Be aware of the 'White Widow', Kenya warns world
27 September 2013, 11:55
London - The British woman dubbed the "White
Widow" was at the centre of a worldwide hunt on Friday after Interpol
issued an international notice for her arrest in the wake of the Kenya shopping
Samantha Lewthwaite, a 29-year-old Muslim convert, was
married to Germaine Lindsay, one of four Islamist suicide bombers who attacked
the London transport network on 7 July 2005, killing 52 people.
The Interpol red notice issued on Thursday at Kenya's
request says the mother-of-three is "wanted by Kenya on charges of being
in possession of explosives and conspiracy to commit a felony dating back to
The notice did not specifically mention the deadly four-day
mall siege in Nairobi by Al-Shabaab movement.
However it follows widespread media speculation over
Lewthwaite's possible role in the attack which left 67 victims dead, a toll
expected to rise as more bodies are discovered.
The Cabinet Secretary for Foreign Affairs, said a British woman was among the
Westgate Mall attackers although President Uhuru Kenyatta later said the
reports could not be confirmed.
Interpol issued four colour photographs of Lewthwaite along
with the arrest notice. One shows her with long dark hair and pouting at the
camera, while the other three show her wearing the Islamic headscarf in various
Interpol's notice, which requires member states to detain
the suspect pending extradition, said the authorities wanted other member
nations to be "aware of this danger posed by this woman, not just across
the region but also worldwide."
It said Lewthwaite had previously only been wanted "at
the national level for alleged possession of a fraudulently obtained South
Britain's Metropolitan Police and Foreign Office refused to
comment, saying it was a matter for Interpol and the Kenyan authorities.
The global hunt was launched as Kenya on Thursday began
burying the victims of the mall massacre by Islamist gunmen, as police pleaded
for patience while searchers combed the charred rubble of the devastated
complex for dozens still missing.
An 'average' girl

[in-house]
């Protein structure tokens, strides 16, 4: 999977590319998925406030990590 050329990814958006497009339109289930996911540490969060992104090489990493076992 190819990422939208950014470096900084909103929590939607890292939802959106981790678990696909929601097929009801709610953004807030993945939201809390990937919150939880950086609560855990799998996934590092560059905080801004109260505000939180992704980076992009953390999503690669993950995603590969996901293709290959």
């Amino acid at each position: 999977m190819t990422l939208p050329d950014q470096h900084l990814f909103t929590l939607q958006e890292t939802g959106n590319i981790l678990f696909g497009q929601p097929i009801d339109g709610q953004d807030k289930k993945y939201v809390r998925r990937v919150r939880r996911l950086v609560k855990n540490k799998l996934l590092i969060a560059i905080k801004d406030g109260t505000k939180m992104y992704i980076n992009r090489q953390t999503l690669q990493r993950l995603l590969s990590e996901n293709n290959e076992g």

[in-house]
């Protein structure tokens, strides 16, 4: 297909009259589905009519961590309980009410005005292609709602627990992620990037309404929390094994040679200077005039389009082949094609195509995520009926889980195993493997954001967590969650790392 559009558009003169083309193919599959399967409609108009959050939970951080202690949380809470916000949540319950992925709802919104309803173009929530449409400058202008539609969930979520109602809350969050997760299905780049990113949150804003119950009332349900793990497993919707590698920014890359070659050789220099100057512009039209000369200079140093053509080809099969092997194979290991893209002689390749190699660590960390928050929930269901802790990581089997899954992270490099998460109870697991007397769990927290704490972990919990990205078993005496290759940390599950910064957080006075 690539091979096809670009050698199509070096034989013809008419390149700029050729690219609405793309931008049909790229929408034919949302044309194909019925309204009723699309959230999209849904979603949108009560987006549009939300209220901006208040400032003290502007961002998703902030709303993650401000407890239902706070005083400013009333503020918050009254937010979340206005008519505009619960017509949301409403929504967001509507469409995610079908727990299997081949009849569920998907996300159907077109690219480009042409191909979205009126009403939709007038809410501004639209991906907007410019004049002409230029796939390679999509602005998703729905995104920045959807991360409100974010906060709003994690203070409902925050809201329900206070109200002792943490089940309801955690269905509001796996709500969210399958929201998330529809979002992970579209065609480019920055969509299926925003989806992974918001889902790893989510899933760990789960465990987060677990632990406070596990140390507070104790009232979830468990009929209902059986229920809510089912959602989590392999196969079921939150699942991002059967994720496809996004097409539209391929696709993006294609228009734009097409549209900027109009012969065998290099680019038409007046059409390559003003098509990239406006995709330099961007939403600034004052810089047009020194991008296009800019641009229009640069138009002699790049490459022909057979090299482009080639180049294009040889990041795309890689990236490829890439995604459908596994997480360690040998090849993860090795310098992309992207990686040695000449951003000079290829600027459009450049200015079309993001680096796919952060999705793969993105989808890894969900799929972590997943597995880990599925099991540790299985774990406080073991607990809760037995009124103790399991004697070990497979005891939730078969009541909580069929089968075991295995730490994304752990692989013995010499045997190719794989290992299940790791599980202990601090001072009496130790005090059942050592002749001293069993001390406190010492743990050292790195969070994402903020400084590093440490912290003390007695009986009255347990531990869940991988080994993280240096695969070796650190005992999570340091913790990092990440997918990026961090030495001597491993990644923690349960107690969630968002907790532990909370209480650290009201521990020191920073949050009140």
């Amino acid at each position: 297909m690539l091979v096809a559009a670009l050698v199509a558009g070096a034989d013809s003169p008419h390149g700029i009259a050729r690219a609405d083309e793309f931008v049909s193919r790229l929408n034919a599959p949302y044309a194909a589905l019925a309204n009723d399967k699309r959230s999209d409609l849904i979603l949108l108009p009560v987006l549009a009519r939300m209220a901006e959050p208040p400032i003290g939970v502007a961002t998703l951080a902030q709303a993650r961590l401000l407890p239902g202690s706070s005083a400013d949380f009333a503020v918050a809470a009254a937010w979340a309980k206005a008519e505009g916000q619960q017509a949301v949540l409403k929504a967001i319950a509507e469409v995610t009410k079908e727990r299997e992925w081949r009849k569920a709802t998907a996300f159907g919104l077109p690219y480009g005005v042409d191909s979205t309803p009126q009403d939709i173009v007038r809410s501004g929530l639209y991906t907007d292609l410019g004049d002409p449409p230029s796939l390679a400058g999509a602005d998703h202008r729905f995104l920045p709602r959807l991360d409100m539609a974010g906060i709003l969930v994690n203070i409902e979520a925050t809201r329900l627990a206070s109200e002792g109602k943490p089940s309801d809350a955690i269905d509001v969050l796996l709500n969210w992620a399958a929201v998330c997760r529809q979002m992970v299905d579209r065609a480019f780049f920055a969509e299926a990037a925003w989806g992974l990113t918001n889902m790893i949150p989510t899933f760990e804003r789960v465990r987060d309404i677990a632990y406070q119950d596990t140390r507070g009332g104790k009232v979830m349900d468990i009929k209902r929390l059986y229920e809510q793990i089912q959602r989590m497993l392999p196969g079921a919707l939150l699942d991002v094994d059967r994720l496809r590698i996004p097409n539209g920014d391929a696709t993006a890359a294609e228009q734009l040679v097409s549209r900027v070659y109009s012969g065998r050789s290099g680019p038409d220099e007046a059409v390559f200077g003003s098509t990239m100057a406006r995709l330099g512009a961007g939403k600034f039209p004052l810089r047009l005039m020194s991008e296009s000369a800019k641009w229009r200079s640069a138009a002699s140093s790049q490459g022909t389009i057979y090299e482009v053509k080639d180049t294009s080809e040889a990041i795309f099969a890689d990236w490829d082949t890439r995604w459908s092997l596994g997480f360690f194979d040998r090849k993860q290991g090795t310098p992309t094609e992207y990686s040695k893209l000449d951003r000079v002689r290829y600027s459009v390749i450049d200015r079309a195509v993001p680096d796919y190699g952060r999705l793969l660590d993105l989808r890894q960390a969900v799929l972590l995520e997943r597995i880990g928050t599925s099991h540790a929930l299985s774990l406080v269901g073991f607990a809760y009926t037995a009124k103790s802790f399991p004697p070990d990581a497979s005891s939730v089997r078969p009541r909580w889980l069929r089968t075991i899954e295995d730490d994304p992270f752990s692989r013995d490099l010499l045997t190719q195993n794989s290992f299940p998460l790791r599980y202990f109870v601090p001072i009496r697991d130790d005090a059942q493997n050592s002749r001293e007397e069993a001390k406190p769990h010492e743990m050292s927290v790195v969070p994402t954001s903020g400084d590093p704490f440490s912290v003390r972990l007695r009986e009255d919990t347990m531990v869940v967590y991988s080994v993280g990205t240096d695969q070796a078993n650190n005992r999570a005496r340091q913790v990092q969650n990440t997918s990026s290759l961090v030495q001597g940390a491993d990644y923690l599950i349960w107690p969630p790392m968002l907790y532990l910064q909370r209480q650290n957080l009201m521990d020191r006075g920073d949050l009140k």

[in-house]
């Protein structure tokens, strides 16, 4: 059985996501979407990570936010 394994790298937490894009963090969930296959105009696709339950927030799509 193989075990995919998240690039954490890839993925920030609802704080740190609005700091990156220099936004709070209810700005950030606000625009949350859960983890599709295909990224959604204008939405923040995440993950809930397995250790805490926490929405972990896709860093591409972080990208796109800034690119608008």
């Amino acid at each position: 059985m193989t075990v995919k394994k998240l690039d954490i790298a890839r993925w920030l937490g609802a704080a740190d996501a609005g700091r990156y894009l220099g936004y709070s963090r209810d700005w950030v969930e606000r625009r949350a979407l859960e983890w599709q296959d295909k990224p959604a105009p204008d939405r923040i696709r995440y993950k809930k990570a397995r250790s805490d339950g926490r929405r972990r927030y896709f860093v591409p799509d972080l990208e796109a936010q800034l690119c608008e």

The daughter of a British soldier, Samantha Louise
Lewthwaite professed herself appalled when her Jamaican-born husband detonated
a rucksack full of explosives and blew himself up on a London Underground train
at Russell Square station in 2005, killing 26 people.
She was pregnant with their second child at the time.
"I totally condemn and am horrified by the atrocities
which occurred in London," she said, describing Lindsay as "a good
and loving husband and a brilliant father, who showed absolutely no sign of
doing this atrocious crime".
Lewthwaite had met Lindsay in an Internet chat forum when
she was 17, having converted to Islam two years earlier.
Described as a bubbly teenager, schoolfriends said she had
an ordinary upbringing, first in Northern Ireland and then in the market town
of Aylesbury, northwest of London.
Britain's press has been fascinated by Lewthwaite's story,
and The Sun on Friday ran the headline "Angel-faced British girl who last
night became World's Most Wanted" across its front-page.
The paper also reported that she was being probed by the
Investigations have begun to lift the veil on Lewthwaite's
shadowy movements since the London bombings.
South Africa said on Thursday that Lewthwaite had gained a
South African passport using the assumed identity Natalie Faye Webb and that
the document was cancelled in 2011.
She had first entered the country in 2008. She was
accompanied by her three children, a girl and two boys, who would now be
roughly aged between seven and 12.
Media reports this week cited credit records as showing that
"Natalie Faye Webb" had at least three addresses in Johannesburg and
ran up debts of $8 600.
Two neighbours in the leafy Johannesburg suburb of Bromhof
told AFP they recognised Lewthwaite's picture.
Herbie Ullbricht, 69, who lived two houses away from her
address cited in credit reports, said the woman lived there in "2010 or
2011" with her three children, and she was always dressed from head to toe
in a hijab.
Earlier this month authorities accused her of working
with another suspected British, Jermaine Grant, who is on trial in
Kenya accused of links to Al-Shebab and of plotting attacks.
Grant was arrested in December 2011 in the port city of
Mombasa with various chemicals, batteries and switches, which prosecutors say
he planned to use to make explosives.
It is believed Lewthwaite was involved in the alleged plan
to bomb a number of tourist resorts on Kenya's coast and has been on the run
for months, with reported sightings of her in Somalia.
Raffaello Pantucci, a terror expert at Britain's Royal
United Services Institute, said Lewthwaite had acquired a "semi-mythical
"I don't think we've had any concrete evidence of her
being involved in this incident," he said. "But the fact of her being
mentioned in this context is not surprising because of her connections."